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The Night Counter by Alia Yunis

The Night Counter (2009)

by Alia Yunis

Other authors: See the other authors section.

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926188,609 (3.5)6



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Showing 1-5 of 6 (next | show all)
A charming multi-generational tale about a Lebanese-American family. When we join the story 85 year-old Fatima is 6 days away from the 1,001st day living with her gay grandson Amir in Hollywood after divorcing her husband Ibrahim in Detroit. Every night she tells a story to the spirit Scherezade, who visits far-flung members of Fatima's dysfunctional family to better understand them, while Fatima frets over who will inherit her mother's house in Deir Zeitoon, Lebanon. The tale has just enough comic relief and levity to keep the dysfunction from becoming overwhelming and depressing. ( )
  memccauley6 | May 3, 2016 |
This is a smart, laugh-out-loud book. The story is clever and imaginative. I still chuckle at various times, remembering scenes from the book. ( )
  ming.l | Mar 31, 2013 |

I really didn't enjoy this book. It took me over a week to trawl through all the disjointed sagas of each of the characters' disconnected lives and although the end does explain why the family is so disfunctional, it was not enough to reward my perseverance.

The rather tall premise is that the elderly Fatima is visited nightly for 1001 nights by an apparition of Sheherazade that only she can see. Everyone else concludes that she is talking to herself.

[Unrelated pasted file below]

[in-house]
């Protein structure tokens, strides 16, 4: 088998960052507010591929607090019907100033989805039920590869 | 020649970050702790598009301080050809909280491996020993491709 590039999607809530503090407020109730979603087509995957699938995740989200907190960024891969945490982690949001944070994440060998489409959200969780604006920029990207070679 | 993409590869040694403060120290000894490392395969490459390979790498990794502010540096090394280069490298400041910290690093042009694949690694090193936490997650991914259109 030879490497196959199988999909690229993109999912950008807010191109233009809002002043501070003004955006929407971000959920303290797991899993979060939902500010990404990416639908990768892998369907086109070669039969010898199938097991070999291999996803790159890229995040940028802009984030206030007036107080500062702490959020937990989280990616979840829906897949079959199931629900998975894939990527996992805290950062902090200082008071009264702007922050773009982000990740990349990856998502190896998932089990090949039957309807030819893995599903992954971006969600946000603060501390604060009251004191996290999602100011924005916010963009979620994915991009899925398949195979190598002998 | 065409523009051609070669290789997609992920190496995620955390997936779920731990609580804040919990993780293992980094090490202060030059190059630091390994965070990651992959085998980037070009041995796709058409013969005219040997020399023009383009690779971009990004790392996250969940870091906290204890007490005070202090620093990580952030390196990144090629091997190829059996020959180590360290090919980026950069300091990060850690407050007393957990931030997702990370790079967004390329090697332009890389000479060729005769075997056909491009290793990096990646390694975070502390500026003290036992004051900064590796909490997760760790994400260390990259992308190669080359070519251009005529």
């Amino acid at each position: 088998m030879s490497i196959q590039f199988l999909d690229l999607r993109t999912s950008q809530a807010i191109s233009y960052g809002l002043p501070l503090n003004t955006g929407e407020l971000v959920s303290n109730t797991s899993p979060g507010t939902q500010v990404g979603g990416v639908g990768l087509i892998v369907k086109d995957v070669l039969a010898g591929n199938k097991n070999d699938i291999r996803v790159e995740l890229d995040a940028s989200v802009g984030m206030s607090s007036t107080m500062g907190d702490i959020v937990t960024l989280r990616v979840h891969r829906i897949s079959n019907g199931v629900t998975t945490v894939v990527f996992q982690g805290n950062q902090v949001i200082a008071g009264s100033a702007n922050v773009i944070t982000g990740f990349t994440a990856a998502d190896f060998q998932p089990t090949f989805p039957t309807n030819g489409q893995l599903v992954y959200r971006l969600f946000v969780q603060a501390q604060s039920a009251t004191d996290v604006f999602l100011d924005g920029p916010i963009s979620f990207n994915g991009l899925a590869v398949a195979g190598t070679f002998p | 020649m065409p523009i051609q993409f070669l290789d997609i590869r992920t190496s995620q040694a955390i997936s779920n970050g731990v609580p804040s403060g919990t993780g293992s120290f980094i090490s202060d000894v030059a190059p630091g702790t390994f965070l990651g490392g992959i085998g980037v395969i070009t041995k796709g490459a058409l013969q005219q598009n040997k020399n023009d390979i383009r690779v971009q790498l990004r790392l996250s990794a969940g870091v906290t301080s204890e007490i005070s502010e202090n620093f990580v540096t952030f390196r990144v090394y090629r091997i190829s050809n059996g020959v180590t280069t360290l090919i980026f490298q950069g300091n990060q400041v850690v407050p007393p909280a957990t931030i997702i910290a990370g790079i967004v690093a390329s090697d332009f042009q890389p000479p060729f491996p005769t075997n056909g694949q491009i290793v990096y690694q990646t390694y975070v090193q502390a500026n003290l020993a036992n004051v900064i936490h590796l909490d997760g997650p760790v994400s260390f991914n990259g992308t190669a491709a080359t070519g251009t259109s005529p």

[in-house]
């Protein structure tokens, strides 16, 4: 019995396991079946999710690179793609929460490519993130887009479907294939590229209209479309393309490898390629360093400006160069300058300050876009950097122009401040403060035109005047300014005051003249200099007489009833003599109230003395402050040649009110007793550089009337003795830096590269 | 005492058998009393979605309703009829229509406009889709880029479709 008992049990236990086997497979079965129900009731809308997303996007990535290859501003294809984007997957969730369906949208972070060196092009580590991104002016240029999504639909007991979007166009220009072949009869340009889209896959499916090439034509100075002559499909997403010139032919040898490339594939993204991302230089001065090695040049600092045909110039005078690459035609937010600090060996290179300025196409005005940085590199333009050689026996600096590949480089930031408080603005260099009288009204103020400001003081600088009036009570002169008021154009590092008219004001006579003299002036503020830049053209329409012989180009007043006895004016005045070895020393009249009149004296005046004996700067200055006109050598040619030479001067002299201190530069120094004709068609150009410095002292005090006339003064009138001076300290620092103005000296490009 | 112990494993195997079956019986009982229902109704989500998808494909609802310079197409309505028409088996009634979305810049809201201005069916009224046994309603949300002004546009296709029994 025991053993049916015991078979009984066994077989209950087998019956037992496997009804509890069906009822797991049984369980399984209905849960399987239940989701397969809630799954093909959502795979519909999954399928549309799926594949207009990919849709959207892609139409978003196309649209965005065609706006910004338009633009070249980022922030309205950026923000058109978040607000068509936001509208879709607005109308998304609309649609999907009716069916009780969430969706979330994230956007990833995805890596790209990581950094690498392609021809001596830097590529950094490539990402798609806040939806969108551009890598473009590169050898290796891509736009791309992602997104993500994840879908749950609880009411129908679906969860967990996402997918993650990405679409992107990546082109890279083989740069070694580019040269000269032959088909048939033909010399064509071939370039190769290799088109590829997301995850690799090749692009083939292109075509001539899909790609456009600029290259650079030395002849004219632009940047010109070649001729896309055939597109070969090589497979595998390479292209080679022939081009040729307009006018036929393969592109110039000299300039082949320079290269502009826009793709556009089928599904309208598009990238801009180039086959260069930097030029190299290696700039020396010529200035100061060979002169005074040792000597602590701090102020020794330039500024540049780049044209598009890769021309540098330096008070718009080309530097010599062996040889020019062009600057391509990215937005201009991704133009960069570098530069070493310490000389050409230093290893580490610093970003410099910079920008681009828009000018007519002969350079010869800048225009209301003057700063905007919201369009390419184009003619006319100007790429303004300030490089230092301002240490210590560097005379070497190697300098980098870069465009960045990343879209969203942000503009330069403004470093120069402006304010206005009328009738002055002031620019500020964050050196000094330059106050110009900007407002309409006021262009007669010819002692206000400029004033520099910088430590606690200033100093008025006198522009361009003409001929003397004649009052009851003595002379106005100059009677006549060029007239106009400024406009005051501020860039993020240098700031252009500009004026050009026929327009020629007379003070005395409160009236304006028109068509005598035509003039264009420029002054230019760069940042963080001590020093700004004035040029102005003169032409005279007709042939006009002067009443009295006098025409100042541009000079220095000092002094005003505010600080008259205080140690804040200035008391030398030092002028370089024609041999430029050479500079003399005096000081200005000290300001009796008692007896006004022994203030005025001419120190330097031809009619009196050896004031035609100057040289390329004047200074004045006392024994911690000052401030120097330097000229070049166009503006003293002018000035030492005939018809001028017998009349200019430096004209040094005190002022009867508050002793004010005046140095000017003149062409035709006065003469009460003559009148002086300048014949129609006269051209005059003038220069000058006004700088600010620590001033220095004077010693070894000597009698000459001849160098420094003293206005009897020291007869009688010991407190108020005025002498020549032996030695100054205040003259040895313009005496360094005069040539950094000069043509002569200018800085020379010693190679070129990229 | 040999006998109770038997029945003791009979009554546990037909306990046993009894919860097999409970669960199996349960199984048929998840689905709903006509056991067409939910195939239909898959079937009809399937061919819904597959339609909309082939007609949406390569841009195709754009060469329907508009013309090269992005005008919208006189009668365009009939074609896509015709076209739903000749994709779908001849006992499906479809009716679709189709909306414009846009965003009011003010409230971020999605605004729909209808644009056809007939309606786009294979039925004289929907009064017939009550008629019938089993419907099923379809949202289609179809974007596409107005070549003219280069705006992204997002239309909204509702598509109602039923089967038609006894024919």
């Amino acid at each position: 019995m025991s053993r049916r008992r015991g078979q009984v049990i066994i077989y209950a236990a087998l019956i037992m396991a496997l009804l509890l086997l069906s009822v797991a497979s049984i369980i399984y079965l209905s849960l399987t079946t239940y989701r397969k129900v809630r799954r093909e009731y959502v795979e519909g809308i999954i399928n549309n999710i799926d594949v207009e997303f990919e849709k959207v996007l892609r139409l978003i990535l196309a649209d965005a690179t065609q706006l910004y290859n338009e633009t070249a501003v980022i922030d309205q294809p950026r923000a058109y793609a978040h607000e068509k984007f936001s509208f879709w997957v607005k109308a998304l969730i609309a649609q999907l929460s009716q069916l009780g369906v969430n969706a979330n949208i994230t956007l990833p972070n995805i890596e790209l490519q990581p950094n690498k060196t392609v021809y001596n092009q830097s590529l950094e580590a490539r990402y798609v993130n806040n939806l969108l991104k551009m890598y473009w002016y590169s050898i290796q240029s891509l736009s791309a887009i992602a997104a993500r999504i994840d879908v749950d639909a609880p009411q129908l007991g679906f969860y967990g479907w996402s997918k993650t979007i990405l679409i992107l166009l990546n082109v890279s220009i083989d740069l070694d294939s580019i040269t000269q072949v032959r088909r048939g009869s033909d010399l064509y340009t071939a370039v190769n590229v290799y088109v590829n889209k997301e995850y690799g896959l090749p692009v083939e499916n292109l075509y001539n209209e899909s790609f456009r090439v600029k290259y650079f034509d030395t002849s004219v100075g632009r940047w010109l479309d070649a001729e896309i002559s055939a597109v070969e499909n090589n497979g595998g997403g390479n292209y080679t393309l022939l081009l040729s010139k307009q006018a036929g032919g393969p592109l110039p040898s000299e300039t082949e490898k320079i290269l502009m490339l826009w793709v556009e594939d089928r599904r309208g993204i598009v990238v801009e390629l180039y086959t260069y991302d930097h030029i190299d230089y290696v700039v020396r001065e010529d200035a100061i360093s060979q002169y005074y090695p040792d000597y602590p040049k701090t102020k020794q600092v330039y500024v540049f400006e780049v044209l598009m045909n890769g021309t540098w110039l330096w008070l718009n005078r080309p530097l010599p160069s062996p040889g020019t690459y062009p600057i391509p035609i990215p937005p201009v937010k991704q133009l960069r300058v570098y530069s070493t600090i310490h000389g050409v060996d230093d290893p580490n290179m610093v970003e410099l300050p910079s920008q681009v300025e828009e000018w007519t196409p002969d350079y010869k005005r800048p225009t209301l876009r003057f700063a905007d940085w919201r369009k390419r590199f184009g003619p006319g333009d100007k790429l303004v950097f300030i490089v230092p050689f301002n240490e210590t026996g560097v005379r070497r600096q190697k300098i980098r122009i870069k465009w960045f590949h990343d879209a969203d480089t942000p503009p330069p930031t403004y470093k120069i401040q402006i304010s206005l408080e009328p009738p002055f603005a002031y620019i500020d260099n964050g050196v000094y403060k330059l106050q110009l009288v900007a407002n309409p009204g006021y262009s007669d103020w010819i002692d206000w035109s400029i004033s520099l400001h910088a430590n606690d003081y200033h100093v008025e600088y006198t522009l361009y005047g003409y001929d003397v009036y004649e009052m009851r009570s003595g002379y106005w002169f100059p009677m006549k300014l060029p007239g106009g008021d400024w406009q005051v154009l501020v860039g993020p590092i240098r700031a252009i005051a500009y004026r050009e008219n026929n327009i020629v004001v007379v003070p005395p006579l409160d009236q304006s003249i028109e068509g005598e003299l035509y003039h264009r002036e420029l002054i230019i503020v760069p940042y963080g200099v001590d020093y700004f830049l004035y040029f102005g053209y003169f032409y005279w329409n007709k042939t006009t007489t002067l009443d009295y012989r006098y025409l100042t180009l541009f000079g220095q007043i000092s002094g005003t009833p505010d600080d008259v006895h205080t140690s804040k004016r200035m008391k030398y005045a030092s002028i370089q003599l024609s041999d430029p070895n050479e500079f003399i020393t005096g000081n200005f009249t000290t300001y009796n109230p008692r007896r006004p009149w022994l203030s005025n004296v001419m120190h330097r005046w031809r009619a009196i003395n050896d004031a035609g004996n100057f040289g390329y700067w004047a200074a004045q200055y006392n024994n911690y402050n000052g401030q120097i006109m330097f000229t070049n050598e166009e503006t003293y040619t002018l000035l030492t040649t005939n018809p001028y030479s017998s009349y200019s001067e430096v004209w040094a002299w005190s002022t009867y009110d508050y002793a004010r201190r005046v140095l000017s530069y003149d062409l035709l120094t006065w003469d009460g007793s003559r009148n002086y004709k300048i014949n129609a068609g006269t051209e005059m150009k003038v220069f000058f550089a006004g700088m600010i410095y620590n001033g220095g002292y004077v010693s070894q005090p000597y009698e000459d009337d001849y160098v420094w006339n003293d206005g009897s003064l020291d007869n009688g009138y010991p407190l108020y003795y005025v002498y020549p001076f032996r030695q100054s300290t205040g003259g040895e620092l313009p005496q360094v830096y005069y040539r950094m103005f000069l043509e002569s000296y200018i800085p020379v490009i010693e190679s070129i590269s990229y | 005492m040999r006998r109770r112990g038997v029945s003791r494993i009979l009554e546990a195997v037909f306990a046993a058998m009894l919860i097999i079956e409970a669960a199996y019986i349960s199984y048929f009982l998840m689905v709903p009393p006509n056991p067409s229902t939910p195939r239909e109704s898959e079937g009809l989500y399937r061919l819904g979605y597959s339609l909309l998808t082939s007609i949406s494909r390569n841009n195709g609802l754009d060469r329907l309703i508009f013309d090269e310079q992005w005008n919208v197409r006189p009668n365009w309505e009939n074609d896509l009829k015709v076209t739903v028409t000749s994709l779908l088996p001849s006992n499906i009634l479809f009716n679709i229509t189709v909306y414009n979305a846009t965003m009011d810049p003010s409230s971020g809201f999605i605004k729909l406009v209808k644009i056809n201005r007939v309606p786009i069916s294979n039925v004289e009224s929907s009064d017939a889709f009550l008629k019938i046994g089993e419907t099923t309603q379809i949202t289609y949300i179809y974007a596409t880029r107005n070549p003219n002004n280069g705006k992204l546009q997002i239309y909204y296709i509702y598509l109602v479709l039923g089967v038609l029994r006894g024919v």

Thankfully we do not join her until day 992 when she has just 9 days left to put her life in order and decide what to leave for each of her grown children.
Originally from Lebanon, Fatima came to the US as a young bride and has not returned since. Her 10 offspring are American in varying degrees, some have produced grandchildren and even great grandchildren. All of them have problems but they hide these from their mother and from each other so that each is an island, alone.
It was, overall, a rather sad book; so many lives disrupted by their inability to communicate with each other, to share and help one another.

I did find the assimilation af the American way of life quite interesting. Some embraced their new culture while others dug into their history for their identity. The intervention of 9/11 also had repercussions for this Arab family and they are plagued by some inept, rather annoying FBI agents too.

I had hoped for great things from this book, it is a genre that I generally favour, but this was a disappointment. ( )
  DubaiReader | May 6, 2010 |
992 nights ago, Fatima Abdullah was visited by Scheherazade for the first time, and every night since then Fatima has told Scheherazade stories of her childhood in Lebanon, counting down the nights until Scheherazade's fateful 1001st and final visit, which will also signal the death of Fatima herself. The matriarch of a large Arab-American family, Fatima tells Scheherazade stories about each her ten children as she tries to decide who is worthy of her house in Lebanon, which she has not visited since she left for the United States many years ago as a bride.

This book was an entertaining and quick read. It wasn't great, but I did enjoy reading it. Each of Fatima's children have interesting stories and I was never bored as I was introduced to each of them in turn, however at a certain point it became difficult to keep all of her children and their families straight, even with the family tree included at the beginning of the book.